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Lockdown fever

Quite a lot of us are going to spend considerable amounts of time at home in the next few months. Social distancing will mean that we will have almost no social life. There will be no opportunities to meet up and most of us will not have the daily routine of commuting and sitting in an office. All of these things are happening because of a physical illness, but it will affect how we think and how we feel too.

I believe that the mind has a very powerful affect on the body. People who believe they are going to get well, who remain cheerful and hopeful and full of faith have a better chance of recovery than those who don’t. But when faced with an unknown unseen danger each of us has uncertainty, fears and anxieties about what might or might not happen in the months ahead. But these fears won’t help us, and they may hinder our morale. Better by far to be optimistic, not least because it is the realistic response to this illness.

We all have both physical as well as mental health. Most of us think that mental health is to do with other people, but this is a mistake. In response to certain events each of us is capable of feeling grief, profound sadness and trauma. If you had been a soldier in the First World War you too might have suffered what was then called “shell shock”.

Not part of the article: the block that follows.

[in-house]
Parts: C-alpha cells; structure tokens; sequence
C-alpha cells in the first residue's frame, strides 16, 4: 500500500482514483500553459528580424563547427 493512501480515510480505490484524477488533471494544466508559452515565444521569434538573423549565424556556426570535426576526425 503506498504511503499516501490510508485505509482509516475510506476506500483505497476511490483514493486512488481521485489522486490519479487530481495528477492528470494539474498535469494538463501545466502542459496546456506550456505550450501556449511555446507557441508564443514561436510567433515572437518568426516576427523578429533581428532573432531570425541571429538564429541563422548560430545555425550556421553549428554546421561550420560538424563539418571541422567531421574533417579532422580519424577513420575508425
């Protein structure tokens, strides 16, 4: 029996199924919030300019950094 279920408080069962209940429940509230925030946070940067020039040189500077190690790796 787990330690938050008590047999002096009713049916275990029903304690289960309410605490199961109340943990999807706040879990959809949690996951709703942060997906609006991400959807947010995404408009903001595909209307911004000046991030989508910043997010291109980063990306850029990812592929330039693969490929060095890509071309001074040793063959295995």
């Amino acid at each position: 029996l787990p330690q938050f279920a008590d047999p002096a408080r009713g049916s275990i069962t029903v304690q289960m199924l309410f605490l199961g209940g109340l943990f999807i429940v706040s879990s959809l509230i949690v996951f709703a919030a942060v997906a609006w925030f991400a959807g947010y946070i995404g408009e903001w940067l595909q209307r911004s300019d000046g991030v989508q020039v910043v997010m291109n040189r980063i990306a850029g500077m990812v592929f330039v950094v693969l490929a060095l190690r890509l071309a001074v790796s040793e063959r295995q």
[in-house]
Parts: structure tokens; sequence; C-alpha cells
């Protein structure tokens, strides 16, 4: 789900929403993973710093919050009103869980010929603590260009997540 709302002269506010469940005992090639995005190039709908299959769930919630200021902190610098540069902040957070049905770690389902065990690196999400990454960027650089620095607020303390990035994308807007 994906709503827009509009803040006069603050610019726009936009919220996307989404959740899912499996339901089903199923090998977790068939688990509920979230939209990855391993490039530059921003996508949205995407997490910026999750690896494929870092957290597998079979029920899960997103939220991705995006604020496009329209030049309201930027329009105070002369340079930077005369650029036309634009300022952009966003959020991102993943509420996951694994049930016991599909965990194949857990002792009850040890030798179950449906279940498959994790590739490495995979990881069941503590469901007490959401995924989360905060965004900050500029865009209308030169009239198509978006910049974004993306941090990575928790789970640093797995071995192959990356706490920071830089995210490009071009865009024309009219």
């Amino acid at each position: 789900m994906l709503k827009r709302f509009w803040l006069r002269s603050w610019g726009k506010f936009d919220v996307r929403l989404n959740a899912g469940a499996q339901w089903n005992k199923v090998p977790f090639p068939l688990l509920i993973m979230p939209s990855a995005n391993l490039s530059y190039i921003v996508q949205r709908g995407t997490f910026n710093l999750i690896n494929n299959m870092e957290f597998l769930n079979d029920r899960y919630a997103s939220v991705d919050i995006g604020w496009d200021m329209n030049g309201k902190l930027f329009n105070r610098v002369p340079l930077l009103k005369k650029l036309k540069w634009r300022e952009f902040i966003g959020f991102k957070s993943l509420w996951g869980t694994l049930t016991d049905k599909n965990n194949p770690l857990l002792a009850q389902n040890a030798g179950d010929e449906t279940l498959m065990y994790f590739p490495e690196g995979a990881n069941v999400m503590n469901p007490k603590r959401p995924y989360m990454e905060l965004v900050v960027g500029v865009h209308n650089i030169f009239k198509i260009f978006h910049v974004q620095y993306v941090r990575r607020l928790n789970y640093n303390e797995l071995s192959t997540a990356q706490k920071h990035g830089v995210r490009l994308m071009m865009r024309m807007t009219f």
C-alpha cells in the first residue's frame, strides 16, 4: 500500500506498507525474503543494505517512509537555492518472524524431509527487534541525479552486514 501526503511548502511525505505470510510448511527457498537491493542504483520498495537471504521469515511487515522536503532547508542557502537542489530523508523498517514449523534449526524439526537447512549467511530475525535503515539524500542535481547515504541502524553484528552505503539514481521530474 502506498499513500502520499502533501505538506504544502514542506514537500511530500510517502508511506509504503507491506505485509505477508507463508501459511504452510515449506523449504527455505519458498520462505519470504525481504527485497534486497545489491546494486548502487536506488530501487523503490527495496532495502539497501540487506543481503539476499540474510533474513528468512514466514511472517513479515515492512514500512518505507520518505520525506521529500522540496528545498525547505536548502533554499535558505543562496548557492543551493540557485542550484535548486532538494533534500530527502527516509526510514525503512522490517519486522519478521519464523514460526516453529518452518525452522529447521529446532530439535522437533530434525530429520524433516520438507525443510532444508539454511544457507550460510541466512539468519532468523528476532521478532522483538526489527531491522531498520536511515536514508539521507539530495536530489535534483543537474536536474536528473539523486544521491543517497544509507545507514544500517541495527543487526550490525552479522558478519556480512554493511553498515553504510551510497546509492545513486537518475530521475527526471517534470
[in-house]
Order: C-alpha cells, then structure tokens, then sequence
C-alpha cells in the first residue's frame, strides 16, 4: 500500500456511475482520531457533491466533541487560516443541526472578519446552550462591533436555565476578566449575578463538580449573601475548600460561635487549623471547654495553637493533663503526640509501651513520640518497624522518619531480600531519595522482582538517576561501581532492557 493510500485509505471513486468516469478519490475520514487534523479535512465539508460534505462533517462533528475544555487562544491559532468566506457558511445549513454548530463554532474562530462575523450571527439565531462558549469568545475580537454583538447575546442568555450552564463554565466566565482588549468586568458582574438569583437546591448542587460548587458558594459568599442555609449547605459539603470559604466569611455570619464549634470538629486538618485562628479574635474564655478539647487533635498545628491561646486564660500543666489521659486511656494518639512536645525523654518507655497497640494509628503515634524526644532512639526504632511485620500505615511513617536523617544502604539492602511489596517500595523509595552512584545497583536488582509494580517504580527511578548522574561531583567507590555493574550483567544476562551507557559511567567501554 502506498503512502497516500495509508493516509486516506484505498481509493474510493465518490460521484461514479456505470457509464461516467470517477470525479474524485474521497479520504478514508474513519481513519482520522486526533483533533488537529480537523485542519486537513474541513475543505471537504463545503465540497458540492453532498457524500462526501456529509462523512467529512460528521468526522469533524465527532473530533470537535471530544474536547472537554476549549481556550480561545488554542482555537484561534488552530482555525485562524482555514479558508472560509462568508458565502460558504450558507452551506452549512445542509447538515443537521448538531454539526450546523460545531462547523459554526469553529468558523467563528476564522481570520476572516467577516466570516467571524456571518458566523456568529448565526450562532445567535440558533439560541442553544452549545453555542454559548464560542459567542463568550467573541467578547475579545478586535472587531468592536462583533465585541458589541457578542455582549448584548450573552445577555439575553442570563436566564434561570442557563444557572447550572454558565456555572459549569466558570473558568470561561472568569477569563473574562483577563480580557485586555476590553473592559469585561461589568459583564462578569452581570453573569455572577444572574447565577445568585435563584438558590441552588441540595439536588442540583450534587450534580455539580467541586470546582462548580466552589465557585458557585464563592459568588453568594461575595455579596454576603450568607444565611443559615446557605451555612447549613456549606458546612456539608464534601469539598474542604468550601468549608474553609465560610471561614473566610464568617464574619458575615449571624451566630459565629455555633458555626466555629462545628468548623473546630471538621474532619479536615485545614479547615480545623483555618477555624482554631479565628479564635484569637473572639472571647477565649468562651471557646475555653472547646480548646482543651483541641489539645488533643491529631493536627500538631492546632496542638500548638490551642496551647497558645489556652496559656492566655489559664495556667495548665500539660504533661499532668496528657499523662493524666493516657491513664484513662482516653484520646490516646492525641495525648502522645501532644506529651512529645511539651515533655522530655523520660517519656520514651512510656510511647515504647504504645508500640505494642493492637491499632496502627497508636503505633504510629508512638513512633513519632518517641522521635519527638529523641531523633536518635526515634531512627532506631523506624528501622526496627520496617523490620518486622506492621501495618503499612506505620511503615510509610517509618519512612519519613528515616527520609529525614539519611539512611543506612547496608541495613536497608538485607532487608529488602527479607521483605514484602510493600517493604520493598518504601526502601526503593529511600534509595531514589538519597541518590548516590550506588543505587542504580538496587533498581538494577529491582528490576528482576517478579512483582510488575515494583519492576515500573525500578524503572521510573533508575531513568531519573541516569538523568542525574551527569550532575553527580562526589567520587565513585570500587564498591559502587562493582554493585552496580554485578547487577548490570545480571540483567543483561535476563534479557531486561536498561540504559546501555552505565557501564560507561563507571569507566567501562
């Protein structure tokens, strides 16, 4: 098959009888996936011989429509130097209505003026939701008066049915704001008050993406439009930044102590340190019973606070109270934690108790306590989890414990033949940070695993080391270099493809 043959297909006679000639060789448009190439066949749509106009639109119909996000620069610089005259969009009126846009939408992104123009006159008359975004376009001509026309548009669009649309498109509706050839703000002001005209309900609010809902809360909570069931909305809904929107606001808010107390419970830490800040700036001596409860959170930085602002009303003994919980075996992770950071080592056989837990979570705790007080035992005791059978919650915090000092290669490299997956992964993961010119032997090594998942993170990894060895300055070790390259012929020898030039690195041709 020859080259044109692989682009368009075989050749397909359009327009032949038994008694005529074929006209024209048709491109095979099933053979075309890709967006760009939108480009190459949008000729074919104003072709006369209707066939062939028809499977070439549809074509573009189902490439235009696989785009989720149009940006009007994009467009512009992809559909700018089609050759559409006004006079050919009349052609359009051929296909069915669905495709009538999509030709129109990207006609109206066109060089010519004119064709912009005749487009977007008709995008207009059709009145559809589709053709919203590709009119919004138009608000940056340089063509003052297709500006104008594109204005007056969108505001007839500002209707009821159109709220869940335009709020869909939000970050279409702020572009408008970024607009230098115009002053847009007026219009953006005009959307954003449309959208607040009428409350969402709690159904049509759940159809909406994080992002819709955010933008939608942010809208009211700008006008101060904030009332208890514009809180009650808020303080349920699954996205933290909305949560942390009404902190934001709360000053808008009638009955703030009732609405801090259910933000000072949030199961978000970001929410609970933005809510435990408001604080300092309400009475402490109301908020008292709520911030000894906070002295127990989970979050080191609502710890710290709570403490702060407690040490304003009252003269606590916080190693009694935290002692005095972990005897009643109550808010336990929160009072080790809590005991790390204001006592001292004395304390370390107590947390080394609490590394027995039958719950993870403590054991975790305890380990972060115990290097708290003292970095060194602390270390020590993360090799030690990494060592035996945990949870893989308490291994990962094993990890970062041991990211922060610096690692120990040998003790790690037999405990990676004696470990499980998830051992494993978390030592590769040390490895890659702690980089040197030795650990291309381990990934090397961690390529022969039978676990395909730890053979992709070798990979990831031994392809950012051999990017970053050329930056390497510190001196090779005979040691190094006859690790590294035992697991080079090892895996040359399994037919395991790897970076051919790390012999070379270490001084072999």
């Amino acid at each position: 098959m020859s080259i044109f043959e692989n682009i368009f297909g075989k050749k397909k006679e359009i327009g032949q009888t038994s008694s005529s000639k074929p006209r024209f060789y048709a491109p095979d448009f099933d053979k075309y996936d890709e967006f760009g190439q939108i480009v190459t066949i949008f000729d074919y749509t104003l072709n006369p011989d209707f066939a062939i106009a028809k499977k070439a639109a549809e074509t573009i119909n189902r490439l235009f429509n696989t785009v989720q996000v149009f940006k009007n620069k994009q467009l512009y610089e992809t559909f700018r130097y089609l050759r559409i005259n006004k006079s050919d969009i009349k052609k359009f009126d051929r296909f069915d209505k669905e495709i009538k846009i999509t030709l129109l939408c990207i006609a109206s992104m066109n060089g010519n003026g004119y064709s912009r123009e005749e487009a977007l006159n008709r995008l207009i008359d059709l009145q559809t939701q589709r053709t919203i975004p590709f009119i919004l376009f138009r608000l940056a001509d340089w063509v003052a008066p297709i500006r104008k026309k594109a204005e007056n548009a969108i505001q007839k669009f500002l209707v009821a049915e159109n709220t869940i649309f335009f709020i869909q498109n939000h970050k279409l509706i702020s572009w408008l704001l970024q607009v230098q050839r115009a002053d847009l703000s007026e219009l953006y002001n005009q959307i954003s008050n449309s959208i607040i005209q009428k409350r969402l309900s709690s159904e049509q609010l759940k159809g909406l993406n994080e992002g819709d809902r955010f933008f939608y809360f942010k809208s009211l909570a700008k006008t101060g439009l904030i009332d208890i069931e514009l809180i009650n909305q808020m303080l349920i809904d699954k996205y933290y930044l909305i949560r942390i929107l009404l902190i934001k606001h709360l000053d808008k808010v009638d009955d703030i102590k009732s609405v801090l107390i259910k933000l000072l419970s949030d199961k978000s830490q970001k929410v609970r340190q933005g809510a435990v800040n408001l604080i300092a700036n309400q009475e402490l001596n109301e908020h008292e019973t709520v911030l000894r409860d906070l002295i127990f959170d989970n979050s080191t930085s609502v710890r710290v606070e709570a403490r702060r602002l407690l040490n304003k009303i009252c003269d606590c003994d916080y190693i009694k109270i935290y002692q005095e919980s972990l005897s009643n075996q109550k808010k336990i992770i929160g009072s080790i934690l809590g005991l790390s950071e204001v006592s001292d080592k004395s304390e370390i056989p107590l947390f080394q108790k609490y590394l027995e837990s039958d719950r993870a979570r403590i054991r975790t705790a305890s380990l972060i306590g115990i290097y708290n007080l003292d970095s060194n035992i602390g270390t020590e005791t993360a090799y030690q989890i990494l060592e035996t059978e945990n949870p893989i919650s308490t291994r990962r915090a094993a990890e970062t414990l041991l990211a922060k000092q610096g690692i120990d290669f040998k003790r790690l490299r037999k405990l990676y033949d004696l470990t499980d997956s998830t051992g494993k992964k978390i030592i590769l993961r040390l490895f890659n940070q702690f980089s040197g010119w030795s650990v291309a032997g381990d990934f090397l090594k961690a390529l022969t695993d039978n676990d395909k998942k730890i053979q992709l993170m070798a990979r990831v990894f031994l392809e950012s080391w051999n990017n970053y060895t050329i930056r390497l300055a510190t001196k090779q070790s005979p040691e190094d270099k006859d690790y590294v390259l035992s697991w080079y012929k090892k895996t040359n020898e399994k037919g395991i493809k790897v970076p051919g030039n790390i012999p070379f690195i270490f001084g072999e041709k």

Some of us are better socially than others. Some of us have the good fortune to have a loving husband or wife, brothers and sisters, friends and relations. But lots of people don’t have these things. Marriages don’t work out. Friends move away. Sometimes we move to a new place where we don’t know anyone. Older people in particular frequently live alone.

Some people deal well with being on their own, others struggle, but loneliness is a huge problem and it can kill just like a virus can kill.

There is no shame in being alone and being lonely. It could happen to any one of us and probably will in the next few months. We need to think about those people in our lives who may be lonely. Why not make friends with someone who doesn’t have many friends? Make a phone call, chat on Skype. Make contact with those you know and perhaps don’t know even if we all have to keep our distance.

I believe social media can help as well as hinder mental health. Those people who shout and swear at people they don’t know should think about the damage they might be doing. On the other hand, sharing friendly messages, discussing issues in a pleasant and reasonable way can bring each of us some social contact even if we are stuck at home. We can look after each other’s mental health even when we may for a time have to keep our distance. We can’t catch anything on Facebook or Twitter.

Most mental illness is short term and in response to specific circumstances. There is little or no stigma about this. No one judges Prince Harry because the death of his mother was traumatic. Likewise, if someone’s wife dies and he suffers a period of depression most people would consider this to be normal. So too if a teacher is off work because of stress they are very unlikely to suffer any prejudice.